Yes, they were doing fine. Still, I argued that he needed to stay in touch with them. He needed to ask them questions and give them suggestions. He didn’t need to make demands or commands, but he did need to make sure that they were feeling fulfilled by the work they were doing. If they weren’t, he was going to lose them or they were going to stop caring about the business — no matter how much he was paying them.

I’ve seen it happen too many times. An executive makes a fast rise and then suddenly breaks though to the upper ranks. He continues to build the business, bringing in smart people to help him. He motivates them with money because it seems to work and because he doesn’t know any better.

All the while, his income is getting bigger and he is acquiring spending habits and pastimes that compete with his work. Eventually — generally after seven to 10 years — he finds that the business is running itself. He doesn’t have to show up every day, so he doesn’t. He’d much rather spend time on his hobbies and outside interests. He gets away with it so it becomes a habit.

A year or two later sales flatten out and profits decline. And he doesn’t understand why.

If you want your business to grow profitably and consistently, you must understand that your job as chief motivator will never go away. You must be willing to interact personally with everyone who reports to you. You must talk to them constantly. You must give them guidance. You must give them freedom. You must praise them and you must occasionally correct them too.

Let me give you an example of how important employee motivation is to the success of a business.

This past year, I have been very much involved with a client whose business had faltered.

I began by meeting with his key employees and trying to understand what they were doing, what they were proud of, and what was frustrating them.

Based on what I learned, I recommended some radical changes in the structure of the business — and as a result, some people had to be fired. In deciding which people to keep, my primary concern was whether any of the company’s employees would be open to new ideas.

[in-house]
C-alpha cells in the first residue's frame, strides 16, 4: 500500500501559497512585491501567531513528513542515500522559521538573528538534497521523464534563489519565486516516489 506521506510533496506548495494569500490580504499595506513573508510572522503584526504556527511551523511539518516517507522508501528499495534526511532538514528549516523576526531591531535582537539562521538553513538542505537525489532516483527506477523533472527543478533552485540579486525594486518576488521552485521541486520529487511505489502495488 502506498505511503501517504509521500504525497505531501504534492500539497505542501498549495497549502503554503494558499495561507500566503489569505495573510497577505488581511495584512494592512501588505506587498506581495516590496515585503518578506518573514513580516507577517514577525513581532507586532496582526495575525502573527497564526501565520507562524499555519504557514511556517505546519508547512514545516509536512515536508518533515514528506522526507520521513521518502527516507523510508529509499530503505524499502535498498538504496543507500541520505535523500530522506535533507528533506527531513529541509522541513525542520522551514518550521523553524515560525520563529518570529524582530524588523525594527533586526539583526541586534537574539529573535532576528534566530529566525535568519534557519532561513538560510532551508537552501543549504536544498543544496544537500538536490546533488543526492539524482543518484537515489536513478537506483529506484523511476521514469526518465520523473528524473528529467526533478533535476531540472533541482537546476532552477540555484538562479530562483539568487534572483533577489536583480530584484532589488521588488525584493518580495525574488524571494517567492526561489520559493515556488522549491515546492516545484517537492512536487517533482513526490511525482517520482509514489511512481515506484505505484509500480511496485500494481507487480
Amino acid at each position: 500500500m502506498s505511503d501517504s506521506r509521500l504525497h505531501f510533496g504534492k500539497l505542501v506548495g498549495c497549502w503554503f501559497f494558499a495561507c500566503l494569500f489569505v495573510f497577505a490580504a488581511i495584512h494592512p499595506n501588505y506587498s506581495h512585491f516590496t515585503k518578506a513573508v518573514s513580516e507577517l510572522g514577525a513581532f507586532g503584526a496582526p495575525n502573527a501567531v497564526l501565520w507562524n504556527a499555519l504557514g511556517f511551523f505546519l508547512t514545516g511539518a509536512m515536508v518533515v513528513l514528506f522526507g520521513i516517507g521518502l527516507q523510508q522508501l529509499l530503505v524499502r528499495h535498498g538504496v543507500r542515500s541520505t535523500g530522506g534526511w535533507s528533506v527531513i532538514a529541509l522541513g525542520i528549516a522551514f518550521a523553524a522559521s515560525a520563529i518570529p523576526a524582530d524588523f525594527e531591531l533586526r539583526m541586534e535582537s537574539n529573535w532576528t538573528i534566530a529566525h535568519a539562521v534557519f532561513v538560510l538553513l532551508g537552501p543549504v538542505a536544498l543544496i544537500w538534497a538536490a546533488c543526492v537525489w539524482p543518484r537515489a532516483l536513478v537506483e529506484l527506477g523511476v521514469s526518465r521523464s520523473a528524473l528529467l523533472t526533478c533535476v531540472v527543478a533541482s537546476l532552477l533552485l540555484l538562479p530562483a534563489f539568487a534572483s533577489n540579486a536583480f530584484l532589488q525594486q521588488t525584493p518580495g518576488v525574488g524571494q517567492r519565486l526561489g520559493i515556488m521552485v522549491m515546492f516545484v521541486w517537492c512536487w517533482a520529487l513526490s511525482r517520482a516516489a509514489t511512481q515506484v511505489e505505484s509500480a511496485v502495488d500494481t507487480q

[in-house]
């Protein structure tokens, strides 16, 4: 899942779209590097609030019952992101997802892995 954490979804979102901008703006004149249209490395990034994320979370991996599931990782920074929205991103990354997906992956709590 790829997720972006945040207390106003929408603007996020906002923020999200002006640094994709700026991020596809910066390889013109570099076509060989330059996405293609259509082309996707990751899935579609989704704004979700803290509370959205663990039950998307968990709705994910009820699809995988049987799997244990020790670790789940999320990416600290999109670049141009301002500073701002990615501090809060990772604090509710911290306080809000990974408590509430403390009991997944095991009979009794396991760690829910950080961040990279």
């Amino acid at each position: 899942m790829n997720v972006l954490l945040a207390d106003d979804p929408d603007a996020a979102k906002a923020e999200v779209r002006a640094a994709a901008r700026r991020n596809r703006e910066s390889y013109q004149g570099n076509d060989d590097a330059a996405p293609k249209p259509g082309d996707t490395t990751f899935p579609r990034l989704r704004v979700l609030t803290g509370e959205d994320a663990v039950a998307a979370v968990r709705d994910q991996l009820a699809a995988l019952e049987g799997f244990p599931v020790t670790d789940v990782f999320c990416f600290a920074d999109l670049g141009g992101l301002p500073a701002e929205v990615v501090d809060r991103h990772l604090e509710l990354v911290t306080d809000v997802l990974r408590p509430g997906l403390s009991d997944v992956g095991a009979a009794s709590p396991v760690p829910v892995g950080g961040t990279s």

I believed I had the knowledge they all needed but I had to be sure they would listen to me. By eliminating the people who were past being motivated, I made my job possible.

Once I had a good group of people that I could motivate, I knew that my ideas for turning the business around could be tested.

To cut to the chase, they managed a miraculous turnaround in less than six months. The improvement was only partially due to the new ideas we introduced. Most of it was due to the fact that the entire team was motivated to execute those ideas well and quickly.

[Ed. Note: You've just learned the right way to motivate your employees. It's a key element of growing a successful business. And it's a major theme of Michael Masterson's Wall Street Journal and New York Times bestselling book on entrepreneurship, Ready, Fire, Aim.

Brian Tracy calls Ready, Fire, Aim "an extraordinary book -- full of practiced, proven strategies and techniques to help you make more sales and greater profits than you ever imagined possible."

And Robert Ringer says "What sets Masterson apart from most of the gurus who

write about how to do it is that he's actually done it -- over again."

and over

and over

In Ready, Fire, Aim, Michael shares the business-building secrets he learned while he took several businesses from scratch to multimillions in revenues. And, as always, his contrarian advice flies in the face of the "wisdom" offered up by most mainstream management and business gurus.

For example, you'll learn why

Coming up with an original product idea

Failure is good thing

You should cooperate with your competitors

And much more

is usually a recipe for disaster

Evolution, not Revolution

The great thing in the world is not so much where we stand, as in what direction we are moving.” Oliver Wendell Holmes

The average person believes that great wealth is created by revolutionary breaks with tradition. The Instinctive Wealth Builder (IWB) believes in Darwin.

It’s not surprising that so many people believe in revolution. Many best-selling books have supported it. Read the popular biographies of Andrew Carnegie, John Rockefeller, or Bill Gates and you will be regaled with explanations of how they fundamentally changed the world.

Creative destruction is what we call it now.

Revolution is a more exciting concept. But it is a myth. The truth is that neither Andrew Carnegie nor John Rockefeller nor Bill Gates was a revolutionary. They all refined the ideas of thinkers of their time. In some cases, they bought those ideas. In other cases, they stole them.

Take Carnegie. He was one of the earliest and most enthusiastic adopters of the Bessemer process. It was an inexpensive way to turn raw iron into steel on a large scale. And although it had been around for decades, not many steelmakers were using it. But Carnegie understood that it would not only allow him to deliver a superior product but also underprice the competition. As a result, he saw a rapid expansion of his business and an equally fast surge in his personal wealth. In the next few years, Carnegie Steel became the preeminent steel producer in the world — and Andrew himself became one of the world’s richest men.

Bill Gates bought exclusive rights to an early forerunner of the MS-DOS computer operating software for just $50,000. He then licensed the program to IBM for use in their PCs. But he kept the rights to the actual program and was able to license it to other companies. That was the start of his multibillion-dollar fortune.

In his bestseller, The Tipping Point, Malcolm Gladwell looked at the way new products sometimes suddenly “take over” the consumer marketplace. How is it, he asked, that some products — such as Slinkies and Velcro and iPods — became enormous trends?